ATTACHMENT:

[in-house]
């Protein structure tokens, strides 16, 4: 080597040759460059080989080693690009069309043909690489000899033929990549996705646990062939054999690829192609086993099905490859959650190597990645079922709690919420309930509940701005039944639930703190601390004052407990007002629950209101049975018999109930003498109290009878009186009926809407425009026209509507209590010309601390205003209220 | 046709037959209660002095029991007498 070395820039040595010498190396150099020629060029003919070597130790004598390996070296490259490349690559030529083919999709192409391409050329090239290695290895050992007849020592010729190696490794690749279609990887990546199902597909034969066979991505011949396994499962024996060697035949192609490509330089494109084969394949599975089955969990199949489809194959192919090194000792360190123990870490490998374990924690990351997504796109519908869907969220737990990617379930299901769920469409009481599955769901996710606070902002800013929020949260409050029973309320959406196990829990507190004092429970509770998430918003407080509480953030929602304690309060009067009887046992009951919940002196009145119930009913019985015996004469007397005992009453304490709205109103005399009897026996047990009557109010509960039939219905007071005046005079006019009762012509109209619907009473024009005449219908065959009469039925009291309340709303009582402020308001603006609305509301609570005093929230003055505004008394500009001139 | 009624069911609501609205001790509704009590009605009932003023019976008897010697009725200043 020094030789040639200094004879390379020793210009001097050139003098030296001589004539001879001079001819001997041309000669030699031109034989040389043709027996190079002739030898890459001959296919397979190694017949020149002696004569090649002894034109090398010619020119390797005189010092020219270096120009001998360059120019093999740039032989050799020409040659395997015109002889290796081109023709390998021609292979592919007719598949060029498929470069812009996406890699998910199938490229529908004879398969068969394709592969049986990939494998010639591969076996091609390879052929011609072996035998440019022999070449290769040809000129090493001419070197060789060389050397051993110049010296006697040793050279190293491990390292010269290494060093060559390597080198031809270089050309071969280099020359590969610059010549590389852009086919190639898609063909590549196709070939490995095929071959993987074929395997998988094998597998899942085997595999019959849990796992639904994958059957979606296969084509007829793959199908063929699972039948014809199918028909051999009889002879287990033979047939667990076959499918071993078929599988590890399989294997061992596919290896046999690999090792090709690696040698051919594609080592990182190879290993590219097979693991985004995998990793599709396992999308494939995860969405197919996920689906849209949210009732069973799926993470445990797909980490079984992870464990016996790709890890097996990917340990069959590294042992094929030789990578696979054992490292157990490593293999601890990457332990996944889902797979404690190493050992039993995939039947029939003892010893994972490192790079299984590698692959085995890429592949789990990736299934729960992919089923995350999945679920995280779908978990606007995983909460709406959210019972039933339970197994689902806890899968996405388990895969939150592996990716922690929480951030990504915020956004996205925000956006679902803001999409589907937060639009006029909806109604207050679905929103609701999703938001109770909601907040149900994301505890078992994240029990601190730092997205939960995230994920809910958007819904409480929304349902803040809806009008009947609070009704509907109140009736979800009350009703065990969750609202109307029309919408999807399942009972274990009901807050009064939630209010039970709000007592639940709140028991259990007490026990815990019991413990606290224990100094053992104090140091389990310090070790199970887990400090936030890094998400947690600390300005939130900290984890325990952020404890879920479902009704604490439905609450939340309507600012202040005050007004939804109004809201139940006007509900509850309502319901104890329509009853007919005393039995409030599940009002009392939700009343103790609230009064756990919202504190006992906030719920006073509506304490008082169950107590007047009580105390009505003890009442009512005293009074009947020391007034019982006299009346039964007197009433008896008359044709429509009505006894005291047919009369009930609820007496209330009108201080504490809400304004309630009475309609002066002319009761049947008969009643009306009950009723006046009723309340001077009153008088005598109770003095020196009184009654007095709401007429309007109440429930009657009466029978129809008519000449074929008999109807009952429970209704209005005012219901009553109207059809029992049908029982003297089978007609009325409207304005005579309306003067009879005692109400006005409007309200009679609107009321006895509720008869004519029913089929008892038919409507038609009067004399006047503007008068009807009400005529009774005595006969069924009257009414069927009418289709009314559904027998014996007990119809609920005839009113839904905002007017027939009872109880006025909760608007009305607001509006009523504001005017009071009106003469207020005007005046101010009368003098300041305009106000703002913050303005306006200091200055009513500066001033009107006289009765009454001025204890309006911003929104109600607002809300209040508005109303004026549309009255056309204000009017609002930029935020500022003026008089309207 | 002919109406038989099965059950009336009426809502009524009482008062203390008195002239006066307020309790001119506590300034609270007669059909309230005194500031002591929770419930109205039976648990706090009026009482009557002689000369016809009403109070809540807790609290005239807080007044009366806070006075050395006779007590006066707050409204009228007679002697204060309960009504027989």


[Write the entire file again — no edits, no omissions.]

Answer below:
[in-house]
């Protein structure tokens, strides 16, 4: 080597040759460059080989080693690009069309043909690489000899033929990549996705646990062939054999690829192609086993099905490859959650190597990645079922709690919420309930509940701005039944639930703190601390004052407990007002629950209101049975018999109930003498109290009878009186009926809407425009026209509507209590010309601390205003209220 | 046709037959209660002095029991007498 070395820039040595010498190396150099020629060029003919070597130790004598390996070296490259490349690559030529083919999709192409391409050329090239290695290895050992007849020592010729190696490794690749279609990887990546199902597909034969066979991505011949396994499962024996060697035949192609490509330089494109084969394949599975089955969990199949489809194959192919090194000792360190123990870490490998374990924690990351997504796109519908869907969220737990990617379930299901769920469409009481599955769901996710606070902002800013929020949260409050029973309320959406196990829990507190004092429970509770998430918003407080509480953030929602304690309060009067009887046992009951919940002196009145119930009913019985015996004469007397005992009453304490709205109103005399009897026996047990009557109010509960039939219905007071005046005079006019009762012509109209619907009473024009005449219908065959009469039925009291309340709303009582402020308001603006609305509301609570005093929230003055505004008394500009001139 | 009624069911609501609205001790509704009590009605009932003023019976008897010697009725200043 020094030789040639200094004879390379020793210009001097050139003098030296001589004539001879001079001819001997041309000669030699031109034989040389043709027996190079002739030898890459001959296919397979190694017949020149002696004569090649002894034109090398010619020119390797005189010092020219270096120009001998360059120019093999740039032989050799020409040659395997015109002889290796081109023709390998021609292979592919007719598949060029498929470069812009996406890699998910199938490229529908004879398969068969394709592969049986990939494998010639591969076996091609390879052929011609072996035998440019022999070449290769040809000129090493001419070197060789060389050397051993110049010296006697040793050279190293491990390292010269290494060093060559390597080198031809270089050309071969280099020359590969610059010549590389852009086919190639898609063909590549196709070939490995095929071959993987074929395997998988094998597998899942085997595999019959849990796992639904994958059957979606296969084509007829793959199908063929699972039948014809199918028909051999009889002879287990033979047939667990076959499918071993078929599988590890399989294997061992596919290896046999690999090792090709690696040698051919594609080592990182190879290993590219097979693991985004995998990793599709396992999308494939995860969405197919996920689906849209949210009732069973799926993470445990797909980490079984992870464990016996790709890890097996990917340990069959590294042992094929030789990578696979054992490292157990490593293999601890990457332990996944889902797979404690190493050992039993995939039947029939003892010893994972490192790079299984590698692959085995890429592949789990990736299934729960992919089923995350999945679920995280779908978990606007995983909460709406959210019972039933339970197994689902806890899968996405388990895969939150592996990716922690929480951030990504915020956004996205925000956006679902803001999409589907937060639009006029909806109604207050679905929103609701999703938001109770909601907040149900994301505890078992994240029990601190730092997205939960995230994920809910958007819904409480929304349902803040809806009008009947609070009704509907109140009736979800009350009703065990969750609202109307029309919408999807399942009972274990009901807050009064939630209010039970709000007592639940709140028991259990007490026990815990019991413990606290224990100094053992104090140091389990310090070790199970887990400090936030890094998400947690600390300005939130900290984890325990952020404890879920479902009704604490439905609450939340309507600012202040005050007004939804109004809201139940006007509900509850309502319901104890329509009853007919005393039995409030599940009002009392939700009343103790609230009064756990919202504190006992906030719920006073509506304490008082169950107590007047009580105390009505003890009442009512005293009074009947020391007034019982006299009346039964007197009433008896008359044709429509009505006894005291047919009369009930609820007496209330009108201080504490809400304004309630009475309609002066002319009761049947008969009643009306009950009723006046009723309340001077009153008088005598109770003095020196009184009654007095709401007429309007109440429930009657009466029978129809008519000449074929008999109807009952429970209704209005005012219901009553109207059809029992049908029982003297089978007609009325409207304005005579309306003067009879005692109400006005409007309200009679609107009321006895509720008869004519029913089929008892038919409507038609009067004399006047503007008068009807009400005529009774005595006969069924009257009414069927009418289709009314559904027998014996007990119809609920005839009113839904905002007017027939009872109880006025909760608007009305607001509006009523504001005017009071009106003469207020005007005046101010009368003098300041305009106000703002913050303005306006200091200055009513500066001033009107006289009765009454001025204890309006911003929104109600607002809300209040508005109303004026549309009255056309204000009017609002930029935020500022003026008089309207 | 002919109406038989099965059950009336009426809502009524009482008062203390008195002239006066307020309790001119506590300034609270007669059909309230005194500031002591929770419930109205039976648990706090009026009482009557002689000369016809009403109070809540807790609290005239807080007044009366806070006075050395006779007590006066707050409204009228007679002697204060309960009504027989």